Maybe that's what I'm afraid of this time, only with Budgie. I know, it's only one night (and another night on Saturday for my Jersey trip), but the reaction Beanie had nearly 8 years ago has affected me deeply. Granted, he's much older, much more independent, but he is still so reliant on me to be there for him to sing him to sleep at night and tell him funny bedtime stories about Nosey (another story for another time).

I guess it's time to break away and let my baby Budgie fly ... if only for one night.

Tuesday, July 27, 2010

Movie Star For a Day

Yesterday, my friend Greg asked me if he could "borrow" Budgie for a video he's shooting. There is a Covey seminar at Cal U next week and the focus is on education. The video will focus on why to teach kids the 7 Habits early in life, so they grow up with them. Great. So Matt rearranged his work schedule so he could bring Budgie and Beanie down for the shoot.

Amazingly enough, eight four-year-old kids were picture-perfect during the entire shoot. Budgie listened to directions, paid attention and was hamming it up for the camera like nobody's business. He loved the attention!

After the main shoot, we took four of the boys (Budgie, Greg's son, co-worker Justin's son and Greg's neighbor's son) to the Emeriti Fountain on campus and let them run wild. They had an absolute BLAST!!! They ran through the fountain, splashing each other, sitting on the spray and "washing their butts" (boys will be boys...) and generally being hams for the camera. It was so much fun to watch them acting so crazy.

Seriously, it's times like these (when my kids get to do really cool things like videos and photo shoots) that I really LOVE what I do. Something neat for them to remember doing, that they can tell THEIR kids about. Beanie did a photo shoot for Idlewild when she was 4 and now Budgie will be in a video for Cal U when HE'S 4.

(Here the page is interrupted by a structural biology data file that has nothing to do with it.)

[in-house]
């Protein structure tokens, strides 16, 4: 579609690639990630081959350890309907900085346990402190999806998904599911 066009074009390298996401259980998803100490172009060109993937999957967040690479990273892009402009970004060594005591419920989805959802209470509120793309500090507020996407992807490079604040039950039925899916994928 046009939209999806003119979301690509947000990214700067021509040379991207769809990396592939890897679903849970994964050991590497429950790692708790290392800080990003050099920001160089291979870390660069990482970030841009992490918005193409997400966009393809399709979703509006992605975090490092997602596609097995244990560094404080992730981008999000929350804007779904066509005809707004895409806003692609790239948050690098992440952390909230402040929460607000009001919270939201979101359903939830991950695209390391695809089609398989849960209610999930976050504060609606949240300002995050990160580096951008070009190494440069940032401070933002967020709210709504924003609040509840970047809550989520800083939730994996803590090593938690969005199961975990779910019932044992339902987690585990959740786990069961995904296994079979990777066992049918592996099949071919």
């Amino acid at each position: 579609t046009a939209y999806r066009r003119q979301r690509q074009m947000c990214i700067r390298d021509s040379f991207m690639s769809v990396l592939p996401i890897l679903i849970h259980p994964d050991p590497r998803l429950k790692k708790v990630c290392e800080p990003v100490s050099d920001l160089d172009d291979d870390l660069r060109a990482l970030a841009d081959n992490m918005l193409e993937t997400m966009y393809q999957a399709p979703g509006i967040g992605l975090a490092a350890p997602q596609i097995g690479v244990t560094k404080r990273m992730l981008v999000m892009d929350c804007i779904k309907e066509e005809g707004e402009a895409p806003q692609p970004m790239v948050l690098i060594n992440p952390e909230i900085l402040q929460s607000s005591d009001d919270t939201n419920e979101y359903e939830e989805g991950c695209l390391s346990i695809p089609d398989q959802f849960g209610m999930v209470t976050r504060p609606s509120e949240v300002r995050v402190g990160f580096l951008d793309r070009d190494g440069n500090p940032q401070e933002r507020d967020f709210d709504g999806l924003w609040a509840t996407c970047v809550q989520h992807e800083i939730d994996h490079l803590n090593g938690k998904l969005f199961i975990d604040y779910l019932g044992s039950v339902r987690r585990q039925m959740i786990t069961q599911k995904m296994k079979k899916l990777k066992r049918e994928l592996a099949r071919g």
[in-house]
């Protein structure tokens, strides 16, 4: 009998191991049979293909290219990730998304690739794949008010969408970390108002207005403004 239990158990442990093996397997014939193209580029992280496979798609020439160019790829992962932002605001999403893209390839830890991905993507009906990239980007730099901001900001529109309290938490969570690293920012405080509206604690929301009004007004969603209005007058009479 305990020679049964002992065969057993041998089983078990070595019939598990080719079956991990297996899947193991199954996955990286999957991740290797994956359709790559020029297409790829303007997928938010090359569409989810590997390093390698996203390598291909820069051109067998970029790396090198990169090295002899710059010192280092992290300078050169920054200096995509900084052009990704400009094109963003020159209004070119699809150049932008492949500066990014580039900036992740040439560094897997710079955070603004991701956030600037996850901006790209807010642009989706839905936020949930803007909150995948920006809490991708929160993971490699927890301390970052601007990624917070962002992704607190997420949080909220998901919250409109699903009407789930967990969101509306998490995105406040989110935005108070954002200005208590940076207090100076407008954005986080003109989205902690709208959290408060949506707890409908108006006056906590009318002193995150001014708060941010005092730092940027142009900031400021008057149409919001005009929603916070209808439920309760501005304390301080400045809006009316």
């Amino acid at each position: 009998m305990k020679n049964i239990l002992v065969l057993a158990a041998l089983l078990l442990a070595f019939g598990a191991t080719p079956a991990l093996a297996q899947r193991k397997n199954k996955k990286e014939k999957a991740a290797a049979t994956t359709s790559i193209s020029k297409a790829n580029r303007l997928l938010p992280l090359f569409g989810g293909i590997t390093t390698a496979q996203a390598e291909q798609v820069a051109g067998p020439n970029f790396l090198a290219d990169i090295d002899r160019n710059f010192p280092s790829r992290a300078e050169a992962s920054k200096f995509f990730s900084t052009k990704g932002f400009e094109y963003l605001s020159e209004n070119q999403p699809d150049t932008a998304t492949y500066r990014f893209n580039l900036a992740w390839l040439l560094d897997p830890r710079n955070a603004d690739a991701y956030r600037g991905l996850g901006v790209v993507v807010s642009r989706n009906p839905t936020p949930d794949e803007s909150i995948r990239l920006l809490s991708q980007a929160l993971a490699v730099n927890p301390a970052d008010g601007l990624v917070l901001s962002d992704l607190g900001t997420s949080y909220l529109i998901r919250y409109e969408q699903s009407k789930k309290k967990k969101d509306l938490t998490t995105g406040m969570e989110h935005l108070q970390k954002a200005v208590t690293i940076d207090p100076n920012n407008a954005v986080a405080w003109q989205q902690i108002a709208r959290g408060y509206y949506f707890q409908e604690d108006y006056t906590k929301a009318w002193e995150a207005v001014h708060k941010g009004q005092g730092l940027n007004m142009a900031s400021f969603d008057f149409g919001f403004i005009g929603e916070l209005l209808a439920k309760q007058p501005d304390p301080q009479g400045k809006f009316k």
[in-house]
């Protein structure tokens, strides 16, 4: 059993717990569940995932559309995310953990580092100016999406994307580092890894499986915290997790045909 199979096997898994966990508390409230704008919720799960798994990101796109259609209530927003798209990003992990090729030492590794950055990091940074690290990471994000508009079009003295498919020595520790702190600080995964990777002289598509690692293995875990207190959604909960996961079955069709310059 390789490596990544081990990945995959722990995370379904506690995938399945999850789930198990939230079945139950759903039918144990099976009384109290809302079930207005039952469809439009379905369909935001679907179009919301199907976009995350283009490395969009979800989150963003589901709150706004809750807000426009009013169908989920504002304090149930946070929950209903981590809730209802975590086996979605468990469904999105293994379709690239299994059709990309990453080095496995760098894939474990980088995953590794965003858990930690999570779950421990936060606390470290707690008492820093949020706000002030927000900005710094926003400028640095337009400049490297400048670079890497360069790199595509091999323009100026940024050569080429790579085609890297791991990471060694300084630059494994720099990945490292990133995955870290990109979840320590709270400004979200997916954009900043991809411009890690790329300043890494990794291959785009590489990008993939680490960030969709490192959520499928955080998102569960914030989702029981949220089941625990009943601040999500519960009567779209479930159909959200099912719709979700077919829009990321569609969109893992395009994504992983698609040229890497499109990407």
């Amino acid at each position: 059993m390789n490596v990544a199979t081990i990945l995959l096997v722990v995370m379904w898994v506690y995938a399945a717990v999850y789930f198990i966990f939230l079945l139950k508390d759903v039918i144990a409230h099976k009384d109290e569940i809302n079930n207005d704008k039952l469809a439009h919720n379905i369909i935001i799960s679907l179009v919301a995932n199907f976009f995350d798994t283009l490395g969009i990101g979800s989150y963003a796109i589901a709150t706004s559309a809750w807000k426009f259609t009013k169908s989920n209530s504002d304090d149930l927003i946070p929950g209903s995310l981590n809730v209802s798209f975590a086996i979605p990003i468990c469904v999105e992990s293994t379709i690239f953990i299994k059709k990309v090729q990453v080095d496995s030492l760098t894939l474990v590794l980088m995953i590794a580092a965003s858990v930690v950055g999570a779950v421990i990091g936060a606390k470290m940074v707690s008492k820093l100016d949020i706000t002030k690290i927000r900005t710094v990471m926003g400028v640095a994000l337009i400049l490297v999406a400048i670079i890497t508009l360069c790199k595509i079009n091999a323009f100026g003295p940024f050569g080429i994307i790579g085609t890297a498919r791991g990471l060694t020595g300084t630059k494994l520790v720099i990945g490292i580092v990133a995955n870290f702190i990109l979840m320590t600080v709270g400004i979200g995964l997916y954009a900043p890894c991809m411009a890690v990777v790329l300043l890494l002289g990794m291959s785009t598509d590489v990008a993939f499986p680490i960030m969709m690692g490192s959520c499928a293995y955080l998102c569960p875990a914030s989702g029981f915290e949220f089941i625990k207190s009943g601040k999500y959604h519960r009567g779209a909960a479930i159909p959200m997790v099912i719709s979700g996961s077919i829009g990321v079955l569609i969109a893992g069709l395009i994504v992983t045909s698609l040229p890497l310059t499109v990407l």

As Matt pulled the kids away from the fountain and towards the car, Budgie called out to me, "HEY MOM!!! YOU have the coolest work EVER!!!" His exclamation was met with laughter from the folks walking through the quad. I guess to him, my work is toys and video shoots and playing in the fountain on a hot summer day. 

Monday, July 26, 2010

Kennywood and other musings

Like many Pittsburgh-area families, the fam and I made our yearly pilgrimage to Kennywood last week. I'm glad to have gotten the discount tickets at Giant Eagle, securing an additional $33 in savings to spend on corn dogs and fudge.

We got there around noon and jumped on the first ride...the Kangaroo. Surprisingly, Budgie was tall enough to ride a majority of the "big people" rides and that was just fine with me. Less splitting up means less meeting up and fighting later.

As we walked past the Jack Rabbit, I noticed that the minimum height requirement was 36 inches. Budgie was tall enough to ride a "Big People's" roller coaster! He was so excited!
We rode around some more and Budgie kept asking to go on the "rolley coaster". So we got in line. And waited. And waited. And waited. It was finally our turn!

Budgie, who decided that Mommy was his permanent riding partner for the day, plunked down next to me in the seat and was soooo excited.
We hit the first hill. There was no sound from my child. Only a small, chubby fist found its way like a magnet to the front of my shirt and grabbed it. I told him to scream as we went down the hills, but he refused. Must. Be. Big. Boy.

Second hill. The fist wound its way tighter into my shirt and pulled me toward him. He did not yell, just winced.
Up the incline, rounding the bend for the big rabbit hill. You know, the one where you go airborne? Yeah, that one.

We go up, up, up and Nev's hand squeezes tighter. He starts panting.
I look at him and say, "HERE WE GO, BUDDY!!!"


Down the double hill we go...

Kennywood's opportunistic sales camera flashes and my son's face of a lifetime is forever immortalized on Kodak paper. And for the low, low price of $10, we are now the proud owners of a 5" X 7" of my son's first roller coaster ride. I handled that photo with kid gloves all day, placing it lovingly in a frame the moment we got home from the park. It's something I will treasure the rest of my life. It's an image of my family that is too perfect for words.

Anyone up for another ride?